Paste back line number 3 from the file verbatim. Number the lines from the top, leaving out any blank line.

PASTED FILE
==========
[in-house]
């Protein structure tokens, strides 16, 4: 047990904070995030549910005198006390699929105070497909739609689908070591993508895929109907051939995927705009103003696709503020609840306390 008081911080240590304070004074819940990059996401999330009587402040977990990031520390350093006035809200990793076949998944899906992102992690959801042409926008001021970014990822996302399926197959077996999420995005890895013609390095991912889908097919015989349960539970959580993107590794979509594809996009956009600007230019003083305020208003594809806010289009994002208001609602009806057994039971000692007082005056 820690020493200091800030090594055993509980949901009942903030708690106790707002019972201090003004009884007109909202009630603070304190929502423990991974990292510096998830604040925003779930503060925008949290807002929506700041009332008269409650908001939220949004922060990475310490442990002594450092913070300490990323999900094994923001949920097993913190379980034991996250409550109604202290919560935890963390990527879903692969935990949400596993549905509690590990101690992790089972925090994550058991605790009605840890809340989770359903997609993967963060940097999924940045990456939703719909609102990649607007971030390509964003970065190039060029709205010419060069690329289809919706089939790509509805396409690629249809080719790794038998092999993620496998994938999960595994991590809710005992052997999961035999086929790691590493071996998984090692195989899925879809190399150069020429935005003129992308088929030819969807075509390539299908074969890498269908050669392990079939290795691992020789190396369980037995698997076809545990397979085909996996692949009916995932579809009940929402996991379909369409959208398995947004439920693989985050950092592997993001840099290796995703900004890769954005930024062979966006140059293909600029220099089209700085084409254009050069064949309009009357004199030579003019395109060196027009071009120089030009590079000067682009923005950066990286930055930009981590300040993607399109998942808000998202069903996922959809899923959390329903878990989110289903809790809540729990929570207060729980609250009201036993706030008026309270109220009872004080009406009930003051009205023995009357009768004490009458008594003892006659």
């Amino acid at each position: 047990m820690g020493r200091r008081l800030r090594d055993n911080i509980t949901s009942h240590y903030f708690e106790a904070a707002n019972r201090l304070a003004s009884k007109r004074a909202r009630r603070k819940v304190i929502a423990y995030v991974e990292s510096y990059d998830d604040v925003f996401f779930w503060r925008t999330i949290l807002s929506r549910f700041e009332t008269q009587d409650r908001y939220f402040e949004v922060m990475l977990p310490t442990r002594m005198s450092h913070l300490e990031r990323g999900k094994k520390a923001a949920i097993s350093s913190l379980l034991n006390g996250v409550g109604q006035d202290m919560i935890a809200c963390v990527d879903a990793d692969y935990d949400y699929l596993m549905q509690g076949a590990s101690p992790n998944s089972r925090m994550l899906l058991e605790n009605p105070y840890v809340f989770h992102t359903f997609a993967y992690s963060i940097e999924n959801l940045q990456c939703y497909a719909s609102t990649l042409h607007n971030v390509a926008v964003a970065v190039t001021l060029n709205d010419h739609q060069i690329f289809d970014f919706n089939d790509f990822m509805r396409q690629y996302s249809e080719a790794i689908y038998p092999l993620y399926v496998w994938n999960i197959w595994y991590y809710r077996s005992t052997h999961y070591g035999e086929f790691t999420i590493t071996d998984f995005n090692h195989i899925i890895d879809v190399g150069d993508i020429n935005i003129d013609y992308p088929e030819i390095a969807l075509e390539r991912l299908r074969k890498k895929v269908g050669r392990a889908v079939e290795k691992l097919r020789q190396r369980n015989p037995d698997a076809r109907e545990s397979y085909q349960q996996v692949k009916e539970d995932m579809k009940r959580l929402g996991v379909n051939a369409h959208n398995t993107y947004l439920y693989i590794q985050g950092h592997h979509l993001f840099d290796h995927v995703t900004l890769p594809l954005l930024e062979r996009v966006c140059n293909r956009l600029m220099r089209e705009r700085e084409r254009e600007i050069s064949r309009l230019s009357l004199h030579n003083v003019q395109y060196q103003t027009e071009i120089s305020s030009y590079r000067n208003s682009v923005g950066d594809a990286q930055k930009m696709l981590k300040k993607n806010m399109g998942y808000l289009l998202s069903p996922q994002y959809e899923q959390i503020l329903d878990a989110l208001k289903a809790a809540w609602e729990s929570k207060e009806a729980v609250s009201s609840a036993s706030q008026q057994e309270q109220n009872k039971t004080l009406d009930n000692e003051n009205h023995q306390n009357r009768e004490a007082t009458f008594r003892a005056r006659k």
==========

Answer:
């Amino acid at each position: 047990m820690g020493r200091r008081l800030r090594d055993n911080i509980t949901s009942h240590y903030f708690e106790a904070a707002n019972r201090l304070a003004s009884k007109r004074a909202r009630r603070k819940v304190i929502a423990y995030v991974e990292s510096y990059d998830d604040v925003f996401f779930w503060r925008t999330i949290l807002s929506r549910f700041e009332t008269q009587d409650r908001y939220f402040e949004v922060m990475l977990p310490t442990r002594m005198s450092h913070l300490e990031r990323g999900k094994k520390a923001a949920i097993s350093s913190l379980l034991n006390g996250v409550g109604q006035d202290m919560i935890a809200c963390v990527d879903a990793d692969y935990d949400y699929l596993m549905q509690g076949a590990s101690p992790n998944s089972r925090m994550l899906l058991e605790n009605p105070y840890v809340f989770h992102t359903f997609a993967y992690s963060i940097e999924n959801l940045q990456c939703y497909a719909s609102t990649l042409h607007n971030v390509a926008v964003a970065v190039t001021l060029n709205d010419h739609q060069i690329f289809d970014f919706n089939d790509f990822m509805r396409q690629y996302s249809e080719a790794i689908y038998p092999l993620y399926v496998w994938n999960i197959w595994y991590y809710r077996s005992t052997h999961y070591g035999e086929f790691t999420i590493t071996d998984f995005n090692h195989i899925i890895d879809v190399g150069d993508i020429n935005i003129d013609y992308p088929e030819i390095a969807l075509e390539r991912l299908r074969k890498k895929v269908g050669r392990a889908v079939e290795k691992l097919r020789q190396r369980n015989p037995d698997a076809r109907e545990s397979y085909q349960q996996v692949k009916e539970d995932m579809k009940r959580l929402g996991v379909n051939a369409h959208n398995t993107y947004l439920y693989i590794q985050g950092h592997h979509l993001f840099d290796h995927v995703t900004l890769p594809l954005l930024e062979r996009v966006c140059n293909r956009l600029m220099r089209e705009r700085e084409r254009e600007i050069s064949r309009l230019s009357l004199h030579n003083v003019q395109y060196q103003t027009e071009i120089s305020s030009y590079r000067n208003s682009v923005g950066d594809a990286q930055k930009m696709l981590k300040k993607n806010m399109g998942y808000l289009l998202s069903p996922q994002y959809e899923q959390i503020l329903d878990a989110l208001k289903a809790a809540w609602e729990s929570k207060e009806a729980v609250s009201s609840a036993s706030q008026q057994e309270q109220n009872k039971t004080l009406d009930n000692e003051n009205h023995q306390n009357r009768e004490a007082t009458f008594r003892a005056r006659k």